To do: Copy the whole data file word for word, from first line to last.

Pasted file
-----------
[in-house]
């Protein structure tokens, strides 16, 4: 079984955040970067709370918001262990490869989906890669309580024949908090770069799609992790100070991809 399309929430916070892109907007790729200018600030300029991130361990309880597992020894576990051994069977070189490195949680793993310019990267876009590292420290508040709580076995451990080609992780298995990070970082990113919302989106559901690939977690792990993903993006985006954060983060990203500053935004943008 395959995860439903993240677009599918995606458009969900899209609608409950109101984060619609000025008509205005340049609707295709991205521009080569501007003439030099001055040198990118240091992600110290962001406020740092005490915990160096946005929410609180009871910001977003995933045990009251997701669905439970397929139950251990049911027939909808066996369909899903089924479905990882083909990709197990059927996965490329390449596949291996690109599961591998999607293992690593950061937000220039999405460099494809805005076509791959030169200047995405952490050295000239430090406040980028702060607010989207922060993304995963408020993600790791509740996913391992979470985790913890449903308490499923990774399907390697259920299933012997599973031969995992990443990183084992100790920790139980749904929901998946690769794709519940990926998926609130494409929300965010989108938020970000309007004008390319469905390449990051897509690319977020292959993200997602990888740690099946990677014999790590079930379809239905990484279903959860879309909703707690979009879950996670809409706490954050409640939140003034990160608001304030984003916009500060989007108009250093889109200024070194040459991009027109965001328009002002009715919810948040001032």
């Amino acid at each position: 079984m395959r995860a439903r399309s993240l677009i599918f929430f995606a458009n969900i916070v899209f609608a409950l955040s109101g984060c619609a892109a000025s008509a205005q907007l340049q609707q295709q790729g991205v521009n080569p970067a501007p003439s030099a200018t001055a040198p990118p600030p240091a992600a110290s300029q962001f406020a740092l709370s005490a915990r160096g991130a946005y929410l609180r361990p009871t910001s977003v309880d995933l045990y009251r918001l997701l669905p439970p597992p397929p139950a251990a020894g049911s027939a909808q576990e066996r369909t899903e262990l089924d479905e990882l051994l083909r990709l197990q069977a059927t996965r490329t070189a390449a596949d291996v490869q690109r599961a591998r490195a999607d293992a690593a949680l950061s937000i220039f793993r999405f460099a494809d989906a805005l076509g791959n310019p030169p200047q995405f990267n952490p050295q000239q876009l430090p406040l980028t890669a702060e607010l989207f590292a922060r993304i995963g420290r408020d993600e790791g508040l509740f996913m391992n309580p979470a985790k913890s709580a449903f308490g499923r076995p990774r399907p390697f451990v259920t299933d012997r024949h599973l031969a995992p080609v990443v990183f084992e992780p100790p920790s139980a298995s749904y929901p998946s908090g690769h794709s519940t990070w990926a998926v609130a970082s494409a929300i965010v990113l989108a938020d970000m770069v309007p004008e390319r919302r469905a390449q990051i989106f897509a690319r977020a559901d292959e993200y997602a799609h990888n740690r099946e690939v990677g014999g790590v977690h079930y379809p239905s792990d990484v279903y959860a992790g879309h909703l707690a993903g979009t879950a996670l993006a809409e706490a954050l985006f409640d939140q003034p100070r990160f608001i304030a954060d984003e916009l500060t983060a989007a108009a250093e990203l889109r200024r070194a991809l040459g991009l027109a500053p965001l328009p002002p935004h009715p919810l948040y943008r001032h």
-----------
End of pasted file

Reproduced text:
[in-house]
């Protein structure tokens, strides 16, 4: 079984955040970067709370918001262990490869989906890669309580024949908090770069799609992790100070991809 399309929430916070892109907007790729200018600030300029991130361990309880597992020894576990051994069977070189490195949680793993310019990267876009590292420290508040709580076995451990080609992780298995990070970082990113919302989106559901690939977690792990993903993006985006954060983060990203500053935004943008 395959995860439903993240677009599918995606458009969900899209609608409950109101984060619609000025008509205005340049609707295709991205521009080569501007003439030099001055040198990118240091992600110290962001406020740092005490915990160096946005929410609180009871910001977003995933045990009251997701669905439970397929139950251990049911027939909808066996369909899903089924479905990882083909990709197990059927996965490329390449596949291996690109599961591998999607293992690593950061937000220039999405460099494809805005076509791959030169200047995405952490050295000239430090406040980028702060607010989207922060993304995963408020993600790791509740996913391992979470985790913890449903308490499923990774399907390697259920299933012997599973031969995992990443990183084992100790920790139980749904929901998946690769794709519940990926998926609130494409929300965010989108938020970000309007004008390319469905390449990051897509690319977020292959993200997602990888740690099946990677014999790590079930379809239905990484279903959860879309909703707690979009879950996670809409706490954050409640939140003034990160608001304030984003916009500060989007108009250093889109200024070194040459991009027109965001328009002002009715919810948040001032």
């Amino acid at each position: 079984m395959r995860a439903r399309s993240l677009i599918f929430f995606a458009n969900i916070v899209f609608a409950l955040s109101g984060c619609a892109a000025s008509a205005q907007l340049q609707q295709q790729g991205v521009n080569p970067a501007p003439s030099a200018t001055a040198p990118p600030p240091a992600a110290s300029q962001f406020a740092l709370s005490a915990r160096g991130a946005y929410l609180r361990p009871t910001s977003v309880d995933l045990y009251r918001l997701l669905p439970p597992p397929p139950a251990a020894g049911s027939a909808q576990e066996r369909t899903e262990l089924d479905e990882l051994l083909r990709l197990q069977a059927t996965r490329t070189a390449a596949d291996v490869q690109r599961a591998r490195a999607d293992a690593a949680l950061s937000i220039f793993r999405f460099a494809d989906a805005l076509g791959n310019p030169p200047q995405f990267n952490p050295q000239q876009l430090p406040l980028t890669a702060e607010l989207f590292a922060r993304i995963g420290r408020d993600e790791g508040l509740f996913m391992n309580p979470a985790k913890s709580a449903f308490g499923r076995p990774r399907p390697f451990v259920t299933d012997r024949h599973l031969a995992p080609v990443v990183f084992e992780p100790p920790s139980a298995s749904y929901p998946s908090g690769h794709s519940t990070w990926a998926v609130a970082s494409a929300i965010v990113l989108a938020d970000m770069v309007p004008e390319r919302r469905a390449q990051i989106f897509a690319r977020a559901d292959e993200y997602a799609h990888n740690r099946e690939v990677g014999g790590v977690h079930y379809p239905s792990d990484v279903y959860a992790g879309h909703l707690a993903g979009t879950a996670l993006a809409e706490a954050l985006f409640d939140q003034p100070r990160f608001i304030a954060d984003e916009l500060t983060a989007a108009a250093e990203l889109r200024r070194a991809l040459g991009l027109a500053p965001l328009p002002p935004h009715p919810l948040y943008r001032h």